Swing by the Wellcome Collection, London’s museum dedicated to all things scientific and weird, and you’re likely to spot Robert Bidder in his uniform, a ‘stylish’ fleece and lanyard. A visitor experience assistant, Robert’s job is to look after the galleries, hold fort on reception, write and deliver talks and, in his words, “tell people where the toilets are”. But what you won’t realise from his cheery customer-focused exterior, is that Robert is also the genius behind the Wellcome Collection’s weekly comic, Body Squabbles. An exploration of scientific discovery ranging from topics like the senses, death and crisps, Robert’s work spans the awe-inspiring, bemusing and downright emosh.
Robert, a Fine Art grad from Goldsmiths, began doing illustration for the museum a couple of years ago, often sketching responses to visitors’ thoughts about their experience. But just over a year ago, the Wellcome Collection digital team were re-designing the website and wanted to find something that would keep people coming back for more. Robert suggested a comic, and Body Squabbles was born.
The brief is simple: each comic has to relate to the Wellcome Collection’s vast range of interests, plus the format must be square. Other than that Robert has the freedom to go as factual or as abstract as he desires. “My friend Jacob described the series as ‘profound/stupid’, which I found very satisfying,” Robert tells It’s Nice That. “I’m prone to being charmed by aphorisms and I’m interested in the language used in self-help culture, therapy and popular religious tropes, but I also get joy from seeing these inflated ideas getting punctured by crassness, stupidity and nonsense.”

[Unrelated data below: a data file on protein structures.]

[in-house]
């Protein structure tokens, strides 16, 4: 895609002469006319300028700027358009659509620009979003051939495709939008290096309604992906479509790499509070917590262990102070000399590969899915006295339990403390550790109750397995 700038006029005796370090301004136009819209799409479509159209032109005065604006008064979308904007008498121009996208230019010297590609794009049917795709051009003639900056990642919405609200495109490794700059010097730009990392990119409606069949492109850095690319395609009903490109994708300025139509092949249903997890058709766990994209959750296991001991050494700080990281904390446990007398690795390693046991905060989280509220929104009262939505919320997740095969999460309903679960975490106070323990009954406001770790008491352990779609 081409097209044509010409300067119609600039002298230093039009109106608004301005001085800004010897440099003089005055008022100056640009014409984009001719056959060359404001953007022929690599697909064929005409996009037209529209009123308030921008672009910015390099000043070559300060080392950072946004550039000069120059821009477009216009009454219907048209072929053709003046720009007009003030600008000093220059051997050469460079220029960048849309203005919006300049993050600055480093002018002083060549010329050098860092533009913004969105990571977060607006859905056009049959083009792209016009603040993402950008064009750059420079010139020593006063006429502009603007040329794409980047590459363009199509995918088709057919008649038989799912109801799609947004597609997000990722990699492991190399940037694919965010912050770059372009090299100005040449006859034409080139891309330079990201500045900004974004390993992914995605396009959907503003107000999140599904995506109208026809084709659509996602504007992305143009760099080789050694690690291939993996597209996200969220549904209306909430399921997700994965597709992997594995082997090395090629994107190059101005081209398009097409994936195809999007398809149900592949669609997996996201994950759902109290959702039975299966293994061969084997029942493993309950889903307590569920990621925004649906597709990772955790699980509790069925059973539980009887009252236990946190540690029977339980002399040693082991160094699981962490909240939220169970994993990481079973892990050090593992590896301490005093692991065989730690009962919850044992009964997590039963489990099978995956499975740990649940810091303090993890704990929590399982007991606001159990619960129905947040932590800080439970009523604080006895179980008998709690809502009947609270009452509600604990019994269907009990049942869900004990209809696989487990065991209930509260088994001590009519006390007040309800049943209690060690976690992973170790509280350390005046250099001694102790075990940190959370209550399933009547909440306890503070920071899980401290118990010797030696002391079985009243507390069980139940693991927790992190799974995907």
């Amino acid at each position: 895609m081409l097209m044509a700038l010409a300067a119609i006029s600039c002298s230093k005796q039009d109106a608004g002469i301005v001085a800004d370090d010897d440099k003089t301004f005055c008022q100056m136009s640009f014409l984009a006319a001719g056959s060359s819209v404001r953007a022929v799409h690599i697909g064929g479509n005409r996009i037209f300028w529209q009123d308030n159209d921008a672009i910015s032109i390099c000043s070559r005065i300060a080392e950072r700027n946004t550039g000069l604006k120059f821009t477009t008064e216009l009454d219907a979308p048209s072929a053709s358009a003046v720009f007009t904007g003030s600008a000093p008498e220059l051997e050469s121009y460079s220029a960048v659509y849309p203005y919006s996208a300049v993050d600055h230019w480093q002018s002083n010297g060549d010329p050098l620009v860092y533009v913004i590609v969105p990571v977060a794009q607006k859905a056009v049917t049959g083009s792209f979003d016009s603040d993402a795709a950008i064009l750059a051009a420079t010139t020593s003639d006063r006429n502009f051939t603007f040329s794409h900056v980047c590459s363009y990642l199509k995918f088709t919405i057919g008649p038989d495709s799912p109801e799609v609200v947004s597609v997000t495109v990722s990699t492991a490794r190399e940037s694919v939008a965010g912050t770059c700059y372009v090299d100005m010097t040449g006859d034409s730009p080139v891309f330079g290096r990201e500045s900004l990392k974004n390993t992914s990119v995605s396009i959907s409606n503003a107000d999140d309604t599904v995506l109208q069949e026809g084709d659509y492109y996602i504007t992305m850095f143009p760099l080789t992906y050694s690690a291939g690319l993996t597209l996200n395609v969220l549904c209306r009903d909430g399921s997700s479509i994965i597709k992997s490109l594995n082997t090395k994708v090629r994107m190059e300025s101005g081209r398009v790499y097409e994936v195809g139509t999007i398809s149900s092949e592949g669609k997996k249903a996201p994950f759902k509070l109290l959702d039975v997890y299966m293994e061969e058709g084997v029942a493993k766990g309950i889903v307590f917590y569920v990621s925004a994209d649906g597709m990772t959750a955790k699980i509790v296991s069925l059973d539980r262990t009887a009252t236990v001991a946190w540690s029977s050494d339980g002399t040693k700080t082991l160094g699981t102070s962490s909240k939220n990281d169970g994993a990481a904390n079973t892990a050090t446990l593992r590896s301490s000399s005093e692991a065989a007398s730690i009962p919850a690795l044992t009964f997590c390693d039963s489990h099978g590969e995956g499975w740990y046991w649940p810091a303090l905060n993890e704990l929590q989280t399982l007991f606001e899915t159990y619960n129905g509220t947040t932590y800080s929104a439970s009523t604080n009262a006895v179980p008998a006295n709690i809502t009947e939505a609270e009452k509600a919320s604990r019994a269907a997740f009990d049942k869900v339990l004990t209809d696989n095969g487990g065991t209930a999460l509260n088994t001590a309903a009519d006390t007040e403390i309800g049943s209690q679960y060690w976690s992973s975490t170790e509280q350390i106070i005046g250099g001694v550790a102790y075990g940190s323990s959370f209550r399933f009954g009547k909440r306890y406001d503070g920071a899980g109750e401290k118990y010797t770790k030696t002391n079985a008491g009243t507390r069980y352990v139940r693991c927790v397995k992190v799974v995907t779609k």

Robert’s aims for the comic change slightly week on week. Sometimes he tries to explore something sincerely, at others he revels in daftness. “Sometimes I don’t know what I’m doing at all,” he says. “I think I like things best when they are not quite sure of themselves, a bit murky or on the edge of falling apart. I hope that readers get a feeling of this not-quite knowing, but trying to work it all out anyway. If they just get a laugh or a grimace out of it that is good too.”